The effect of locomotion on early visual contrast processing in humans

Alex Victoria Benjamin, Kirstie Holly Wailes-Newson, Anna Ma-Wyatt, Daniel Hart Baker, Alexander Robert Patrick Wade

Research output: Contribution to journalArticlepeer-review


Most of our knowledge about vision comes from experiments in which stimuli are presented to immobile human subjects or animals. In the case of human subjects, movement during psychophysical, electrophysiological or neuroimaging experiments is considered to be a source of noise to be eliminated. Animals used in visual neuroscience experiments are typically restrained and, in many cases, anaesthetized.
In reality however, vision is often used to guide the motion of awake, ambulating organisms. Recent work in mice has shown that locomotion elevates visual neuronal response amplitudes (Erisken et al., 2014; Fu et al., 2014; Lee et al., 2014; Mineault et al., 2016; Niell and Stryker, 2010) and reduces long-range gain control (Ayaz et al., 2013). Here we use both psychophysics and steady-state electrophysiology to ask whether similar effects of locomotion on early visual processing can be measured in humans.

Our psychophysical results show that brisk walking has little effect on subjects’ ability to detect briefly-presented contrast changes and that co-oriented flankers are, if anything, more effective masks when subjects are walking. Our electrophysiological data were consistent with the psychophysics, indicating no increase in stimulus-driven neuronal responses whilst walking and no reduction in surround suppression.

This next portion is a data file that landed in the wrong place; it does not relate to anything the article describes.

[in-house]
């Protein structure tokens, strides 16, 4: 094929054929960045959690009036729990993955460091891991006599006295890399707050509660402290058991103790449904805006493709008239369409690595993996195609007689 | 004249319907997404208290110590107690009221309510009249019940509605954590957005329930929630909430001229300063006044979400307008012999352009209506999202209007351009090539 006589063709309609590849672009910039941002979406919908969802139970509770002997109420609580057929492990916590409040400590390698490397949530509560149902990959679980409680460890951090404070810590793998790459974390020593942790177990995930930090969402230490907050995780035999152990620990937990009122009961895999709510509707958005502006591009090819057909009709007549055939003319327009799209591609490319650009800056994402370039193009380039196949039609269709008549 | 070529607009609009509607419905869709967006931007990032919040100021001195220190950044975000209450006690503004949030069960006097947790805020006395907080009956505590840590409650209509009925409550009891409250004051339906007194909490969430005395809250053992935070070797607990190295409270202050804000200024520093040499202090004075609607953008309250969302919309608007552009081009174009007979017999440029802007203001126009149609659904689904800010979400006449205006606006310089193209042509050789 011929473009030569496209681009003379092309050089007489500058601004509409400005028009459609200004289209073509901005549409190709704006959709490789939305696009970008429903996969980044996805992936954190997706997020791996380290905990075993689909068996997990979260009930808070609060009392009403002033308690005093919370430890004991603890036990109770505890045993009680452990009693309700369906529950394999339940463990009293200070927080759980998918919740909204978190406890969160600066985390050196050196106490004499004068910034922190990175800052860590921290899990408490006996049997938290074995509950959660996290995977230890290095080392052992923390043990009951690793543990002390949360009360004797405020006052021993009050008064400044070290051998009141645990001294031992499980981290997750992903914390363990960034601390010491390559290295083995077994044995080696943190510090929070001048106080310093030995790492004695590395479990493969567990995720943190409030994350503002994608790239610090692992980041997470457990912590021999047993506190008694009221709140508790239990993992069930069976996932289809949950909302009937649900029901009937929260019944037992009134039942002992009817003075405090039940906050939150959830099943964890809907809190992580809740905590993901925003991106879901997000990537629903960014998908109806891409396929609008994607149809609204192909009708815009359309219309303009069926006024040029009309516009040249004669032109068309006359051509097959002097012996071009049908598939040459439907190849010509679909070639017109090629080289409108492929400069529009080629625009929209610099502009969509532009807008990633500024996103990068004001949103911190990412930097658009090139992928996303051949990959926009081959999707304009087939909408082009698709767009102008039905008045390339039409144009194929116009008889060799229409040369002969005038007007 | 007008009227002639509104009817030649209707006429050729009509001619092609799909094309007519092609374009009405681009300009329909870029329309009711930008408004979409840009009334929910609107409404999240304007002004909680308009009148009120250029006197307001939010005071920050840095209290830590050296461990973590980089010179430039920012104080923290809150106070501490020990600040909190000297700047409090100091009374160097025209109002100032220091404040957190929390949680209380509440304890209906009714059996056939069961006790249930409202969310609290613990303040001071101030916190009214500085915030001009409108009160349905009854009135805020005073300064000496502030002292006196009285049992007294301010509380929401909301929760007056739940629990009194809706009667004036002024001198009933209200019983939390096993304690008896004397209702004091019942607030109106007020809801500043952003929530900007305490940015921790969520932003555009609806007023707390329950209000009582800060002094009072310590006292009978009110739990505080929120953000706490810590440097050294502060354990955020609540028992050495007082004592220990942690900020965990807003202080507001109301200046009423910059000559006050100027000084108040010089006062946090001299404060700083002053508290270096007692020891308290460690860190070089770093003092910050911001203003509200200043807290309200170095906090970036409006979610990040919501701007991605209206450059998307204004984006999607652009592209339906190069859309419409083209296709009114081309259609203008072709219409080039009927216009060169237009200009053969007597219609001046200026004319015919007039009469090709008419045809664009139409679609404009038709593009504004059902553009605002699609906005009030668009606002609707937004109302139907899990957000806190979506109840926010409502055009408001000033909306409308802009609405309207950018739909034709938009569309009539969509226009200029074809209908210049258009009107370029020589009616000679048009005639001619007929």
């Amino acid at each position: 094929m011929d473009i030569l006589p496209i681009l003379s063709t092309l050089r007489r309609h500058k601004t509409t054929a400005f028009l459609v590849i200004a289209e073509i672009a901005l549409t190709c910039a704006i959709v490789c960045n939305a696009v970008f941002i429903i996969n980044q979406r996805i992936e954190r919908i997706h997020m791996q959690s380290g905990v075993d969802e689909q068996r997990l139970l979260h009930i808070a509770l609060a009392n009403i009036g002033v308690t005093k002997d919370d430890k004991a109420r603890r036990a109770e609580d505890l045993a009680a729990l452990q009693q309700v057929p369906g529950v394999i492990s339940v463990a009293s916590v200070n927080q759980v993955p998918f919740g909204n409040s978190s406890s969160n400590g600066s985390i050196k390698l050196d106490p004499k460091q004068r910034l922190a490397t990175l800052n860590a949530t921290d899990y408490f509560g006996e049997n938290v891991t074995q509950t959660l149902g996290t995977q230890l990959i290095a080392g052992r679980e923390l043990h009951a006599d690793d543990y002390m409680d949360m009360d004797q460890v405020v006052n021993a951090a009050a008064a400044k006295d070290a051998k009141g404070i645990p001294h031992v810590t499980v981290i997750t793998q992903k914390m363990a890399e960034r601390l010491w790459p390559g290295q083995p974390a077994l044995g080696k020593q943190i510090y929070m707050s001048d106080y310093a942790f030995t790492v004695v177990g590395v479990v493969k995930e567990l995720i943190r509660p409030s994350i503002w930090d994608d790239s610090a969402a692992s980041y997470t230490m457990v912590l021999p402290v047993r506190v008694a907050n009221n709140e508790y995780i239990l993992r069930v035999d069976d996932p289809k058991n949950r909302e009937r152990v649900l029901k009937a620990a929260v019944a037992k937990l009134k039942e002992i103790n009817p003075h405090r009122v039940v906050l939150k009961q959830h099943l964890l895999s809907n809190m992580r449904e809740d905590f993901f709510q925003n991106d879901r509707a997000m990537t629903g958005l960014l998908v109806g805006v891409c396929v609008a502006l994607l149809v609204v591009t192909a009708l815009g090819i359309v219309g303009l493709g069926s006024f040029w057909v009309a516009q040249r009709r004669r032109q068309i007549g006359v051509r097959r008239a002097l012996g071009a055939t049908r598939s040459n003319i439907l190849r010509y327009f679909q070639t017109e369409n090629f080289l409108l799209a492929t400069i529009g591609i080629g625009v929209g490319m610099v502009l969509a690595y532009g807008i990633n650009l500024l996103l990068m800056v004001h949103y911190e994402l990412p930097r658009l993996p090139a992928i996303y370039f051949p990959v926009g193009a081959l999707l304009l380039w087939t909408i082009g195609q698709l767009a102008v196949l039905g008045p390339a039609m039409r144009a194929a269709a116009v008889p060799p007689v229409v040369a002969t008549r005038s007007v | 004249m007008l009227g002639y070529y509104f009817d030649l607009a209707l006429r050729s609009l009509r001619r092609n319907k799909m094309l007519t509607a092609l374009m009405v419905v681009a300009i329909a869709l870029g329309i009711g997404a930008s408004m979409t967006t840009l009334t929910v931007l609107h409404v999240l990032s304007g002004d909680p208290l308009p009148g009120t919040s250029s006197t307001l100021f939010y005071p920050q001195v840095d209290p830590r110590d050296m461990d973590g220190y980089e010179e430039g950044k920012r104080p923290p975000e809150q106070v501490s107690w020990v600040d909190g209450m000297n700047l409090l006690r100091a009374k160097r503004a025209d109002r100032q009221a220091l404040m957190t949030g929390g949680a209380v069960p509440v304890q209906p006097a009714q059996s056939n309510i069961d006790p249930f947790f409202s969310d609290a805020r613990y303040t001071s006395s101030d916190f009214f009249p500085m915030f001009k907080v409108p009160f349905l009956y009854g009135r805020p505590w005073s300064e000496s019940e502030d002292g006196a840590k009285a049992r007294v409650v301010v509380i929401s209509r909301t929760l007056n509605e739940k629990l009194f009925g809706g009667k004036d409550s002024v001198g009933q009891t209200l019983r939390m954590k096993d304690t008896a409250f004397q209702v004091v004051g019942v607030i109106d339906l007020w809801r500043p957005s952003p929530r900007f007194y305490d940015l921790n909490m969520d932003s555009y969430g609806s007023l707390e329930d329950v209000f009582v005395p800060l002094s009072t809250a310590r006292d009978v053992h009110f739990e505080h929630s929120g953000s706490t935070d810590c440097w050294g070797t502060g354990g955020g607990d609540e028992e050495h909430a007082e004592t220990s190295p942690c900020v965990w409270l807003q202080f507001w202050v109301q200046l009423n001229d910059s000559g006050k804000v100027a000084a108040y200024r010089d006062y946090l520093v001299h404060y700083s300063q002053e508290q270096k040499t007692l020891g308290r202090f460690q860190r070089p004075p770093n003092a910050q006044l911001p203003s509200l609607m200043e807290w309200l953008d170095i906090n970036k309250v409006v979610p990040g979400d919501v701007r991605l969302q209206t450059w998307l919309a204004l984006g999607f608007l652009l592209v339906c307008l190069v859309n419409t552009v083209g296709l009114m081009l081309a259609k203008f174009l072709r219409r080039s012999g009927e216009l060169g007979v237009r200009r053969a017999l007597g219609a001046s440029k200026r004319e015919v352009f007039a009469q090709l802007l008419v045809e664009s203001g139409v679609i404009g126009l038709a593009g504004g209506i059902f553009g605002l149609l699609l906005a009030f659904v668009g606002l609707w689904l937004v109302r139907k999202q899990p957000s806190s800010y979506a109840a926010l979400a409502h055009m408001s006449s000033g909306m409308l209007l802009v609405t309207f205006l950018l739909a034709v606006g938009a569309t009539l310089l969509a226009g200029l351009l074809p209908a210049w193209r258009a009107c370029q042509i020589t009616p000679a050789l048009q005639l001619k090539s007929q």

In summary we find evidence that early contrast processing is altered by locomotion in humans but in a manner that differs from that reported in mice. The effects of locomotion on very low-level visual processing may differ on a species-by-species basis and may reflect important differences in the levels of arousal associated with locomotion.
Original languageEnglish
Pages (from-to)3050-3059
Number of pages10
JournalJournal of neuroscience
Issue number12
Publication statusPublished - 21 Mar 2018

Bibliographical note

© 2018, Benjamin, Wailes-Newson et al.


  • arousal
  • gain control
  • locomotion
  • murine models
  • Locomotion
  • Murine models
  • Arousal
  • Gain control
  • Locomotion/physiology
  • Humans
  • Male
  • Young Adult
  • Walking/physiology
  • Adult
  • Female
  • Contrast Sensitivity/physiology

Cite this